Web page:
Short version: If multiple runs of your tops graph look the same, delete results on disk, try again.
Because Tops can get right down to that atomic workitem level, it can do some tricks that aren't possible in Rops or other systems. A big part of this is recognising when parts of the network have already been run, and don't need to be recooked.
The example I keep coming back to here of processing a folder of mp4s. Say you had the following chain of tops nodes:
- ffmpeg extract images to convert mp4s into image sequences
- fetch to to run a cops graph that processes those images, renders to a temp location
- fetch to run a geometry rop that traces the images
- fetch to a opengl rop
- fetch to a VAT rop
Obviously a lot of that only needs to run once if you're making minor changes here and there to the network, or if you add a new video, it should only procees that video and skip the rest.
As part of the cook process, wherever possible top nodes will check if output exists where it expects to write files. If it does, it will mark that workitem as complete, skipping a lot of processing time.
Of course this is great when you expect it, infuriating when you don't.
Most nodes have a r.click option after its been cooked, 'delete this nodes results from disk'. For the most part it does the right thing, and it will then of course force a recook of all the workitems on the next run.
If you just want a single workitem recooked, you can go on disk and delete whatever cache that is. I've found there's a r.click menu per workitem dot to get that atomic with your deletes.
Note that sometimes tops gets confused and won't delete files, or will delete too much, best to keen an eye on your files while doing these operations until you get a feel for it.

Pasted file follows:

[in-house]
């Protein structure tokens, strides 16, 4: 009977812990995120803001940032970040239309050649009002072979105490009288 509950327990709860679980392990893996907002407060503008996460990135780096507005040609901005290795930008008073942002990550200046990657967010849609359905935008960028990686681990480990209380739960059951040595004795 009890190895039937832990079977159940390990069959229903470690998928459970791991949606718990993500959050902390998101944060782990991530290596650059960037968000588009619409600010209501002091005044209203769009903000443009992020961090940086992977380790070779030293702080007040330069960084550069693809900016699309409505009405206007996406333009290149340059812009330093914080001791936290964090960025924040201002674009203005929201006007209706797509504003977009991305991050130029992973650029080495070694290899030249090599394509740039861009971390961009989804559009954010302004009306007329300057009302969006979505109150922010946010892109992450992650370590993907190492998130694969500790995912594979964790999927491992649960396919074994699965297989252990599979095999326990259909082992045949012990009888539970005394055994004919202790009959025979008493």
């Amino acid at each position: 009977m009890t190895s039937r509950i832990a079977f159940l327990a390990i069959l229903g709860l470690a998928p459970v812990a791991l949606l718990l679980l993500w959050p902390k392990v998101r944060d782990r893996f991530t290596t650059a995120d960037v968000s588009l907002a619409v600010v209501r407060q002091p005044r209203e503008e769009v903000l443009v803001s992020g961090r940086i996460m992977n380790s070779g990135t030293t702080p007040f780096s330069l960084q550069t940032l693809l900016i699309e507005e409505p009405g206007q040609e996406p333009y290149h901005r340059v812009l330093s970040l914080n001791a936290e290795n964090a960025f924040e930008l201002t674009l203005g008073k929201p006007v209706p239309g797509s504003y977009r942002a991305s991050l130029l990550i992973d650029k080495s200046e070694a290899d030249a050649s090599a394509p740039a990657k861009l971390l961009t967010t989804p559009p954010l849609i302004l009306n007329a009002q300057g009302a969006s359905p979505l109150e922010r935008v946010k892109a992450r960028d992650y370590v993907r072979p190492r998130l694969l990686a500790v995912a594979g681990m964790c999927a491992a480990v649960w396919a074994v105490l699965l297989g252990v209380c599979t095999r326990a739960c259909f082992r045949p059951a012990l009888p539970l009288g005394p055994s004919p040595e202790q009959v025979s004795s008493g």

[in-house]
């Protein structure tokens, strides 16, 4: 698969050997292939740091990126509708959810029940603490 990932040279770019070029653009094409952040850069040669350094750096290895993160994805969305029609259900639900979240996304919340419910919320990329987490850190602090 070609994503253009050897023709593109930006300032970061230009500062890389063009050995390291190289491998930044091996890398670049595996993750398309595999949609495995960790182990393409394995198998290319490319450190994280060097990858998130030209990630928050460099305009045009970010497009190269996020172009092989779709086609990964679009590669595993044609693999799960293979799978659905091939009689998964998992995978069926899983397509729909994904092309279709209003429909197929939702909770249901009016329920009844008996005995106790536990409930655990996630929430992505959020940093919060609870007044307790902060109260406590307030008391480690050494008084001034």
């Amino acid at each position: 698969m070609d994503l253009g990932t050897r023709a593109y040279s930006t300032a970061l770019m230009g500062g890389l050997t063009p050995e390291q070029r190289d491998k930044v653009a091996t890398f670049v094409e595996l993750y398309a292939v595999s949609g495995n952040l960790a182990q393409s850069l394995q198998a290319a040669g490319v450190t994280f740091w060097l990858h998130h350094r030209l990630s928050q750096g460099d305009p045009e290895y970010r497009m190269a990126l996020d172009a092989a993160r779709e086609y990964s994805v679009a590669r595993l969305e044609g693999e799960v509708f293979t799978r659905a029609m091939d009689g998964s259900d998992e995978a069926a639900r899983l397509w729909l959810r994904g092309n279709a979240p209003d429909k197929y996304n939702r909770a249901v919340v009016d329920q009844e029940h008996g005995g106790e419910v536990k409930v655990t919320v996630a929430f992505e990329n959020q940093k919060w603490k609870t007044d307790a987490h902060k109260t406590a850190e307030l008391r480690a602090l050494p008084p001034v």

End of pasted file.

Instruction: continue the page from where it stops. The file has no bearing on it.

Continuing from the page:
Caching, be aware of it, make it work for you.
Simple cache a sim then render locally
Download hip: File:pdg_basic_v01.hip
Most existing Houdini users want the basics from PDG; cache a sim to disk, run a render. Maybe chaser mode as a bonus? FFmpeg the result into an mp4, why not eh, YOLO!
Here's that setup. Click the triangle with the orange thingy on it to start. This was one of the first Tops setups I created, I've been told some things aren't ideal, like the map by index (apparently all mapping will gradually be phased out). One day I'll revisit this and clean up.
cache sim is a fetch top that points to a disk cache sop after a simulation. You DON'T want a sim cache running on multiple threads/machines, it should just be one job that runs sequentually. To do this enable 'all frames in one batch'.
map by index controls execution order and limits how jobs are created. If you have node A that generates 10 things, connected to node B that is also set to generate 10 things, PDG's default behavior is to generate 10 B things for each thing made by A. In other words, you'll get 10 x 10 = 100 total tasks. For situations like this, that's definitely not what you want.
The mapbyindex ensures tasks are linked together, so 1 frame of the cache is linked to 1 frame of the render. Further, it allows a 'chaser' mode, in that as soon as frame 1 of the sim cache is done, frame 1 of the mantra render can start, frame 2 of the sim cache is done, frame 2 of the mantra render can start etc.
mantra is another fetch top that points to a mantra rop.
waitforall does as implied, it won't let downstream nodes start until all the upstream nodes are completed. It also subtly adjust the flow of tasks; the previous nodes have 48 dots representing the individual frames, this node has a single rectangle, implying its now treating the frame sequence as a single unit.
ffmpeg top needs some explaining (and some adjustments to the fetch top that calls the mantra rop), which I explain below.